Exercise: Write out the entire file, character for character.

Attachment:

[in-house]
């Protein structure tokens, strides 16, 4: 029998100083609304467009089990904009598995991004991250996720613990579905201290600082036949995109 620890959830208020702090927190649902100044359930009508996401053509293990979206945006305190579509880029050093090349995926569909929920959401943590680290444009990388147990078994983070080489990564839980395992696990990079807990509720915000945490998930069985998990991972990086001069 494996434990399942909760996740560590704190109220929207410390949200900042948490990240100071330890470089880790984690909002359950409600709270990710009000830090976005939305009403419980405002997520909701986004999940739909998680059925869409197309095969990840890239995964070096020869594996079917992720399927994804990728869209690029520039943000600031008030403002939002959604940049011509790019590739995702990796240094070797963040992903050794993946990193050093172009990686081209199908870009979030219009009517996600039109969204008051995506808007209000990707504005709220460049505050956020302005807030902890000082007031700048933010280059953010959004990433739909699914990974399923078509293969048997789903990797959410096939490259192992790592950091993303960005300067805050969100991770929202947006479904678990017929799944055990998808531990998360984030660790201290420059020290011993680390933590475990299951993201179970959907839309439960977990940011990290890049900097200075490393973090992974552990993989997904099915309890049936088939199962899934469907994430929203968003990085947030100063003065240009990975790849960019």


[in-house]
């Protein structure tokens, strides 16, 4: 029998100083609304467009089990904009598995991004991250996720613990579905201290600082036949995109 620890959830208020702090927190649902100044359930009508996401053509293990979206945006305190579509880029050093090349995926569909929920959401943590680290444009990388147990078994983070080489990564839980395992696990990079807990509720915000945490998930069985998990991972990086001069 494996434990399942909760996740560590704190109220929207410390949200900042948490990240100071330890470089880790984690909002359950409600709270990710009000830090976005939305009403419980405002997520909701986004999940739909998680059925869409197309095969990840890239995964070096020869594996079917992720399927994804990728869209690029520039943000600031008030403002939002959604940049011509790019590739995702990796240094070797963040992903050794993946990193050093172009990686081209199908870009979030219009009517996600039109969204008051995506808007209000990707504005709220460049505050956020302005807030902890000082007031700048933010280059953010959004990433739909699914990974399923078509293969048997789903990797959410096939490259192992790592950091993303960005300067805050969100991770929202947006479904678990017929799944055990998808531990998360984030660790201290420059020290011993680390933590475990299951993201179970959907839309439960977990940011990290890049900097200075490393973090992974552990993989997904099915309890049936088939199962899934469907994430929203968003990085947030100063003065240009990975790849960019």